Field Event Tips for Physical Education Class: Are Inclined Boards Really Effective in Long Jump Training?

Inclined boards and raised flat boards have long been used in long jump training. These training aids get jumpers higher in the air because they provide an elevated takeoff point.

But are these boards really effective? In fact, a study at the University of Tsukuba in Japan proved that such jumping aids are indeed effective and discussed the reasons why.

The Study
Eight male club-level long jumpers performed jumps under the following conditions:

  1. Using a regular takeoff.
  2. Using a 5 cm high flat board.
  3. Using a 2.5% inclined board.
  4. Using a 5.0% inclined board.

The boards were all .6 meters long and .4 meters wide. They were made of solid plywood with a rubberized surface.

The subjects used a medium distance runup of 14-15 strides. Video and force plate information was recorded for the jumps.

Left: Jumping Off a Raised Flat Board
Middle: Jumping Off a 2.5% Inclined Board
Right: Jumping Off a 5% Inclined Board
Left: Jumping Off a Raised Flat Board
Middle: Jumping Off a 2.5% Inclined Board
Right: Jumping Off a 5% Inclined Board

The jump distances off all three boards were significantly longer than those recorded under normal conditions.

Through video observation, it was found that the flat board produced different effects than the two inclined boards.

When using the flat board, the body pivoted more quickly over the takeoff foot, and the knee of the takeoff leg was less flexed at contact. These factors produced better height on takeoff.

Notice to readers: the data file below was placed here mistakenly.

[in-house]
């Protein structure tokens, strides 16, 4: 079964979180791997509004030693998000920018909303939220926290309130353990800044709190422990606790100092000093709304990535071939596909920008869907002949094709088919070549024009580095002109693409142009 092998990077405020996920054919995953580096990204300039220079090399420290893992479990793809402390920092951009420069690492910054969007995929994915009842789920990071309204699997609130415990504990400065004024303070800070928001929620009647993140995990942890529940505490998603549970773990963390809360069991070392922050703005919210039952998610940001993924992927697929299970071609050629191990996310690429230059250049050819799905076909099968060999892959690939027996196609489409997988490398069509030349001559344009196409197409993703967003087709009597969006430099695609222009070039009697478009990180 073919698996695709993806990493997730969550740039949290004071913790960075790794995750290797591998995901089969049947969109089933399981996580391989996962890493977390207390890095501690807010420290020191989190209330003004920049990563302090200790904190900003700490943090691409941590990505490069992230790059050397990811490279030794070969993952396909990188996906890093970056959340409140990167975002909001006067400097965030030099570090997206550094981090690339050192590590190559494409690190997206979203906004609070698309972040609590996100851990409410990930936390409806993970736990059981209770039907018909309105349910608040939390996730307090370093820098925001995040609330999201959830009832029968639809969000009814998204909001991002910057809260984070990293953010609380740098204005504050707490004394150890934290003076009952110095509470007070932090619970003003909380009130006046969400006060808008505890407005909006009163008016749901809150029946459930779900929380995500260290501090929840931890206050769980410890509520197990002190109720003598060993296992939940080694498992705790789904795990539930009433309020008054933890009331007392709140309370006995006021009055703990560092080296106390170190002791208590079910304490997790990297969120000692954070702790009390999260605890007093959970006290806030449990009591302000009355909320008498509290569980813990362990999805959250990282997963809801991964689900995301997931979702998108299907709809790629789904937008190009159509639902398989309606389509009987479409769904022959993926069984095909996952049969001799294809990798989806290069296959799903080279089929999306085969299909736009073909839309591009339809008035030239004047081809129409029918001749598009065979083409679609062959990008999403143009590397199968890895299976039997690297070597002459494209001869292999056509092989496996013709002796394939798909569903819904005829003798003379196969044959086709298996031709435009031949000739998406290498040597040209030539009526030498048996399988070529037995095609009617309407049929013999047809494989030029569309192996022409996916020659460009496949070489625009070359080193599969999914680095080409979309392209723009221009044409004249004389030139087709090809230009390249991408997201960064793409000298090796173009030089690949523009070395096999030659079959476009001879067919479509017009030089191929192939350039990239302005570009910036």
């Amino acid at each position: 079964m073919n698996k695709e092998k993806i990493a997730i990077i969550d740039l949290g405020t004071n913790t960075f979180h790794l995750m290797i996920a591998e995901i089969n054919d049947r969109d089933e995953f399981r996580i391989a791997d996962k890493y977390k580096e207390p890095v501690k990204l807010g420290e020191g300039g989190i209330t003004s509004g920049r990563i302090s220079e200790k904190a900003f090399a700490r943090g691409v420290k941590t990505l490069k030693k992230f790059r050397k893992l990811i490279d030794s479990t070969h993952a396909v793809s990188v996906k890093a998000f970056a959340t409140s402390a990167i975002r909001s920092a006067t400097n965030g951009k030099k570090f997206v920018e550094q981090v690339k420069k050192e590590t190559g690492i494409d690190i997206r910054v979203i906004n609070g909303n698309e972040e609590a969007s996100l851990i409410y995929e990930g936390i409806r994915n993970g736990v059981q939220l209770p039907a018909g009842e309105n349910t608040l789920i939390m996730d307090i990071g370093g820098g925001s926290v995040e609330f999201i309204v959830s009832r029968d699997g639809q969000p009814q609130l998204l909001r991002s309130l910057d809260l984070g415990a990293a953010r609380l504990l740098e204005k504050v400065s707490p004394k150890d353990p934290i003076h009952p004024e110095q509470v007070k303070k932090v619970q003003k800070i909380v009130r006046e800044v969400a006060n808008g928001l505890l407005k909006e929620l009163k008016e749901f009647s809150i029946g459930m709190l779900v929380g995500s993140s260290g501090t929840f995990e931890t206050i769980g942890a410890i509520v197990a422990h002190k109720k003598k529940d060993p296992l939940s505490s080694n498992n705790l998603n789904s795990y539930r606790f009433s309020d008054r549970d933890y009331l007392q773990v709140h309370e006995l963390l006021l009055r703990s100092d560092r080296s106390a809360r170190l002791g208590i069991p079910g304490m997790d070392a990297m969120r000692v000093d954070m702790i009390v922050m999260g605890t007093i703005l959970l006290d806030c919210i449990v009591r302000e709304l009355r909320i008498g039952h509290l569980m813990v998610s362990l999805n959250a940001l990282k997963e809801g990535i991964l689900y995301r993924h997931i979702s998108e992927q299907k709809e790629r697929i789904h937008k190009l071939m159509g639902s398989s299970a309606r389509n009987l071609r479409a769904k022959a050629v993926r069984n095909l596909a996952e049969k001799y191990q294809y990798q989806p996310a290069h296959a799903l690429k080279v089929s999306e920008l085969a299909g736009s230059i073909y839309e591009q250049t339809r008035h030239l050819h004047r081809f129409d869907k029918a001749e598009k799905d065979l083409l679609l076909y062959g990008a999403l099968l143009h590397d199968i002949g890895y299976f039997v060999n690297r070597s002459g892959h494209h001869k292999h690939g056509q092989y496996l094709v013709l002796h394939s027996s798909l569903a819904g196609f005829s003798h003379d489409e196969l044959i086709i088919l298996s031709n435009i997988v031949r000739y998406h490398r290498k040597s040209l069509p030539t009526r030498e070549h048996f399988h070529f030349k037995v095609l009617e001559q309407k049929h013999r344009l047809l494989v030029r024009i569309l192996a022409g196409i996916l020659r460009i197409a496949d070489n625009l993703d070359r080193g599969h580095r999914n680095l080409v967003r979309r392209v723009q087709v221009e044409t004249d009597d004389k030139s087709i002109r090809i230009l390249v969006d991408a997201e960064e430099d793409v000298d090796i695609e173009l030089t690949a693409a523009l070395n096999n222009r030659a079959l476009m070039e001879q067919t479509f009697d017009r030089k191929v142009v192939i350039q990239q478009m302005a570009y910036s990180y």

With the inclined boards, the jumping foot experienced fewer downward forces on contact. Since downward forces must first be overcome before lift can be generated, reducing them allowed for a higher takeoff velocity. This increased velocity was achieved with little change in takeoff motion.

Because the long jump takes place at high speeds, it is difficult to learn the desired movements and timing via full-out practice jumps. That's where these boards can be useful. They allow jumpers to experience the takeoff and in-air phase of the jump at a speed and height that approaches that of a full-out attempt.

Raised flat boards, at a height of 5 cm (about 2"), improve the ability of jumpers to pivot the body over the takeoff foot, which is one of the ways that vertical velocity is generated. It also reduces the flexion of the knee of the takeoff leg. It has been shown that a straighter knee reduces the amount of strength needed to lift the body's weight, which results in greater jumping height.

Incline boards with an inclination of 2.5% to 5.0% increase air-time by reducing downward forces at impact, which increases vertical speed at takeoff.

Reference: Effects of an Inclined Board as a Training Toolon the Take-off Motion of the Long Jump Hiroyuki Koyama, Yuya Muraki & Andmichiyoshi Ae (University of Tsukuba, Japan), Sports Biomechanics, Volume 4, 2005.


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